1. Hi Mary Cate–based on the ingredients alone this would not be a product I would use personally without refrigeration. Thanks for reading and for taking the time to comment!

      1. Thank you for taking time to reply. I haven’t used it and it’s never been refrigerated , but I’ll toss it out. What a waste, but good to know this information. If there’s another honey product on the market as a cleanser (without water) would that be safer to use? I have another one from (again, another small brand… this is made by an esthetician) a different brand. Who knew honey could be so complicated, but it totally makes sense.

  3. Hi again Mary Cate–you might just try cleansing with honey alone. It does a great job! I make all my own products and with all the brands out there now, it’s not possible to make a product recommendation. But honey on its own is a great cleanser!

  4. Yes you enlighten me Rachel. I never thought about when honey is mixed with other products. I have just begun to read your book, “Love Your Skin, Love Yourself”.

    1. Donna, thank you so much for reading and for taking the time to share these kind words! I hope you enjoy the book <3 --Rachael

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  6. Hi Rachael,
    I am just thinking to mix my organic raw honey with some brown rice flour (for gentle exfoliation and Lavender essential oil for balancing for my morning face wash routine. Would that be okay?
    How long is the shelf life for such a mix?
    Thanks for your advice.

    1. Hi Angel, that sounds like a lovely blend! I would recommend keeping it in the refrigerator and using it up within 3 days without a preservative.

  7. Hi there, is it safe to use honey with herbs and essential oils, without water? Or do we still need a preservative. I wasn’t sure if honey was okay to mix as long as there is no water. thanks!

    1. Hi Sara, that’s a great question! It is common to make herbal honeys, but I would recommend doing so with DRY herbs, as to not introduce any water. Essential oils may or may not work due to solubility issues, depending on the honey.

    1. No, it’s great to use honey to wash your face (for most people) by itself! What this article is saying is that it is very hard to preserve when it is used as an ingredient in skincare formulations.

  8. Thanks for the information I have a recipe that uses honey with other anhydrous ingredients however there is a chance that water may be introduced by users. What if salt [& a preservative] was introduced would this improve or worsen the potential microbe problem?. Also do you have any recommendations for a honey alternative?

    1. There’s no way to know if any preservation system–natural or synthetic–works without a microbial or challenge test. There’s no real alternative to honey that provides all the nutrition plus the humectant benefits. Glycerine brings the humectant benefits and when infused with herbs, it certainly could provide nutrition, but unfortunately, it will cause the same issues due to the increased water activity it brings to the product.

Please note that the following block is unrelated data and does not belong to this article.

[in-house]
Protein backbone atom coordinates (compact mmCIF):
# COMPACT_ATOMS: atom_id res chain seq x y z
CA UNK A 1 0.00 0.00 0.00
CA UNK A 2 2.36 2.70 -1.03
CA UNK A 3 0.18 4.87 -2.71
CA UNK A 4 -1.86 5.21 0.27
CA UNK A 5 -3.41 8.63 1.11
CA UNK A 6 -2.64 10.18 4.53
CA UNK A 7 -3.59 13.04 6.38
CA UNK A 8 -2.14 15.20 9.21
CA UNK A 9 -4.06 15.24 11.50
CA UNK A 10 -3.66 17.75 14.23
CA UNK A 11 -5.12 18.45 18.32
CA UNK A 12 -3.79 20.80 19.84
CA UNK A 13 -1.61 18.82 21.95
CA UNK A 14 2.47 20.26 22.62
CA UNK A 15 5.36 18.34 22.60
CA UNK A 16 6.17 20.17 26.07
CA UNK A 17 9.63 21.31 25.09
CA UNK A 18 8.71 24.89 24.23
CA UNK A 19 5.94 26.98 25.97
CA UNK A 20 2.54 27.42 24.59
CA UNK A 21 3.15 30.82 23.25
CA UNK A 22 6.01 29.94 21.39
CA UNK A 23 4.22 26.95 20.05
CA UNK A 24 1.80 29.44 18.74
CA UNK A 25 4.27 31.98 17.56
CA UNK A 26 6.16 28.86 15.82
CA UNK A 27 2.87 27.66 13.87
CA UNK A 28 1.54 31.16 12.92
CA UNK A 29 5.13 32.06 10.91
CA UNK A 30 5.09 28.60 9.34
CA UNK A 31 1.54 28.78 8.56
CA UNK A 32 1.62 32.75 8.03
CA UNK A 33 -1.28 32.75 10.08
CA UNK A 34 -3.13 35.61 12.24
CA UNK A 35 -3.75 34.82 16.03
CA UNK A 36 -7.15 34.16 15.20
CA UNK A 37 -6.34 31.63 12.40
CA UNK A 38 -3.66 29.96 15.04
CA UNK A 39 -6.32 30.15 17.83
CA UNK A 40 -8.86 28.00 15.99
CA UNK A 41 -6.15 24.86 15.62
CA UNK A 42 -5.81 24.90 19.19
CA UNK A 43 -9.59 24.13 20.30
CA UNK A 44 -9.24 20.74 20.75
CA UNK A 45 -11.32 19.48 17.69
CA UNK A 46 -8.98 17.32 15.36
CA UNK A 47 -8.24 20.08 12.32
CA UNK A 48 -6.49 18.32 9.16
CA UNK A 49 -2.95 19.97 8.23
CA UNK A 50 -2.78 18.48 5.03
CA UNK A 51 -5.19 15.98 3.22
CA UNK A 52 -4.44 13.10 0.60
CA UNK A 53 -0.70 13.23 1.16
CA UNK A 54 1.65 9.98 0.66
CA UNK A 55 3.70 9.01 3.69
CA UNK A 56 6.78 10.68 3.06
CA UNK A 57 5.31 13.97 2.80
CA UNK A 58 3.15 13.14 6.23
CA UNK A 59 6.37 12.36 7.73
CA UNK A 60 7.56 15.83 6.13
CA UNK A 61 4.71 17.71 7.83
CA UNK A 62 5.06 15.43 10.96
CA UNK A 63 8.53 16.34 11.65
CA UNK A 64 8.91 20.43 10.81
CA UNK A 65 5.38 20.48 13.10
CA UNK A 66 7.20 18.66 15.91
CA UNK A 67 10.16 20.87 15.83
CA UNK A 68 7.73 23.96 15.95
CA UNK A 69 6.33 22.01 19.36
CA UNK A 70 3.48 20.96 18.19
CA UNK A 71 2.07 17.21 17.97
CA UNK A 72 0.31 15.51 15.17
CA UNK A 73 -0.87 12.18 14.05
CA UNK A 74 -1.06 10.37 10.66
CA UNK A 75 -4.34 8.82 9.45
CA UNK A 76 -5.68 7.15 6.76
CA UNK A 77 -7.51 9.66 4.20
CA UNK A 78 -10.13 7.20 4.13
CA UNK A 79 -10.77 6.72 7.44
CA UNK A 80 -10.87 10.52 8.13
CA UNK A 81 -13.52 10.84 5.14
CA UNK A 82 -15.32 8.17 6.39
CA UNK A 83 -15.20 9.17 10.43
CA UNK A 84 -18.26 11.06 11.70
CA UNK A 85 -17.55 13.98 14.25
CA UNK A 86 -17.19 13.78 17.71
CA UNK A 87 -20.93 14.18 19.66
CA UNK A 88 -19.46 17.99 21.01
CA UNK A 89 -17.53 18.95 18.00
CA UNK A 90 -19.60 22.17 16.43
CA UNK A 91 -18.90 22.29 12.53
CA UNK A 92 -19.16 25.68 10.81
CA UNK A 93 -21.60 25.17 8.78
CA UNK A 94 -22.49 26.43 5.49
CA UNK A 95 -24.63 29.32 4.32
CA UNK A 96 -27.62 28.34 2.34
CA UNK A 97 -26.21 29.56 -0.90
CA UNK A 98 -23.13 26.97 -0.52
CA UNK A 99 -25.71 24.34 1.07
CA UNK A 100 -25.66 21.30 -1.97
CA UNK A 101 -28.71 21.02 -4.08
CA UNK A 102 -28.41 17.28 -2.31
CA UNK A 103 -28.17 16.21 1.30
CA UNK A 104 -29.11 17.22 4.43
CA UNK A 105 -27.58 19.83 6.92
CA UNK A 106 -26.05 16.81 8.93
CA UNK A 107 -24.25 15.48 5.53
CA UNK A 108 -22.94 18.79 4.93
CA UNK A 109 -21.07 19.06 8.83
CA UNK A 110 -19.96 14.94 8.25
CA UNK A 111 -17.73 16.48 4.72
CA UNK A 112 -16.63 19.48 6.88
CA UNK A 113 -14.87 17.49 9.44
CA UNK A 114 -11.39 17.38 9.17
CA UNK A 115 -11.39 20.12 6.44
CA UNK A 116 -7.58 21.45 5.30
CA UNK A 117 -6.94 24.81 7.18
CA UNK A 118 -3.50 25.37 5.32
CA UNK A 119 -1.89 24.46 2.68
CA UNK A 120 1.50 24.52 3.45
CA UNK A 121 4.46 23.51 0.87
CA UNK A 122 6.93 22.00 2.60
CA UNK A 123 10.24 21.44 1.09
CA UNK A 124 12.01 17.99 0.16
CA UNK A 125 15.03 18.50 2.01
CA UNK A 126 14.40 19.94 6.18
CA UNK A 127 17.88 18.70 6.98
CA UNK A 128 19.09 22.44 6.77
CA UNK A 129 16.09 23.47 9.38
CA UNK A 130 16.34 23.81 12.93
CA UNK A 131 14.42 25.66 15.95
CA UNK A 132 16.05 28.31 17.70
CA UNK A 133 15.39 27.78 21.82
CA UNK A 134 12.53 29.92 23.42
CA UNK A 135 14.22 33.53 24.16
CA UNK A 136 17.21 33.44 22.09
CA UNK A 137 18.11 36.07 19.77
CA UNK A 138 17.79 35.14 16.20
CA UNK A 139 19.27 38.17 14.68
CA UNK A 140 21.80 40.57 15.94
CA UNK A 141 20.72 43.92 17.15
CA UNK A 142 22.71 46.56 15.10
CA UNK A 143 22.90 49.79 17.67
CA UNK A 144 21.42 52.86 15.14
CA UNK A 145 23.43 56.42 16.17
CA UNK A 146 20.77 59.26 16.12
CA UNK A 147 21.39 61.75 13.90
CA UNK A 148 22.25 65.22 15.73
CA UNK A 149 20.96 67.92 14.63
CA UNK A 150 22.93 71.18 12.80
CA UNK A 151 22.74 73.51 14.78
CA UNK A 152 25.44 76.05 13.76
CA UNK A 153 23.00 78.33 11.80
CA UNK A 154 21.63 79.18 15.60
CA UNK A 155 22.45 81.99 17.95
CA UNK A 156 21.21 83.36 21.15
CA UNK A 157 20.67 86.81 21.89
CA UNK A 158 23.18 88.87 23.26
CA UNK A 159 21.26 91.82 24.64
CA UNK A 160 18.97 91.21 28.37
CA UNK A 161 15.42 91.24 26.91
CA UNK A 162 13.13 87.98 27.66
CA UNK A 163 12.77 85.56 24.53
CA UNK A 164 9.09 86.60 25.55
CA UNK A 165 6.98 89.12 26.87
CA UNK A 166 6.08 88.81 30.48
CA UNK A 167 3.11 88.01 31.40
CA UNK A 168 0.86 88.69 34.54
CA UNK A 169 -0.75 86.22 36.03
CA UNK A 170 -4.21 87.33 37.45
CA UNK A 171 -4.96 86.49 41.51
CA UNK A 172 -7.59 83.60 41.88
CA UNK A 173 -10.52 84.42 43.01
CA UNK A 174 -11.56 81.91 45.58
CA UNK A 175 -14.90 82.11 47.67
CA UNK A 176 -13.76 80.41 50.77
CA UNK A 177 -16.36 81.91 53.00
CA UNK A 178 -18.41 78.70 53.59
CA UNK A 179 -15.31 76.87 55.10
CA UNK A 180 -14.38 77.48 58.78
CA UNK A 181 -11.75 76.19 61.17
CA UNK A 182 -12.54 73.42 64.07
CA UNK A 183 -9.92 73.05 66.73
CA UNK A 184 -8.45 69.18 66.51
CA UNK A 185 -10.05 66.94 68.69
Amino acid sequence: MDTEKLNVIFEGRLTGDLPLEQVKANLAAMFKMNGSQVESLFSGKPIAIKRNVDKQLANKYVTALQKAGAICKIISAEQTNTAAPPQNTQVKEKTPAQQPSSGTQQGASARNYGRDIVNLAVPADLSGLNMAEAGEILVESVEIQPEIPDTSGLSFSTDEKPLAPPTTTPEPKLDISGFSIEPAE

9. Hi Rachael,
    Would a mix of pink clay and honey be ok without a preservative? I have a 30ml silicone squeeze bottle that I currently store honey in only, for cleansing, and it’s kept in a bathroom drawer.

    1. Theoretically it should be, as long as it is completely protected from moisture and outside contamination. But the only way to know is to test it.

  10. Will using honey in a lip balm recipe cause unwanted microbial growth? The original lip balm recipe was 1 tsp beeswax + 1 tsp cocoa butter + 1 tsp coconut oil, and I wanted to add about 1/2 tsp of honey to that. I thought adding a humectant to the lip balm would make it more nourishing and moisturing. (Side note, it?s quite hard to find what is the best ratio of occlusives, humectants and emollients, especially for a lip balm. Would love a good natural recipe.) But in any case, should I skip trying to add honey? Does the original recipe work well as a lip balm? Or should I trying adding another humectant, and if so how should I incorporate it. (It would be used in the Canadian climate.) Your advice is very very much appreciated. Thanks for the great article.

    1. Ana, adding a humectant like honey can work sometimes, depending on the honey. There are such variations in different types of honeys, sometimes it works texturally, other times, the beeswax is not enough to keep it emulsified. In terms of microbial growth, yes, I would say that unless you plan on adding a preservative, honey or another humectant would increase risk of microbial growth. Hope that helps! –Rachael

  11. Jennifer Hanbury Pobiak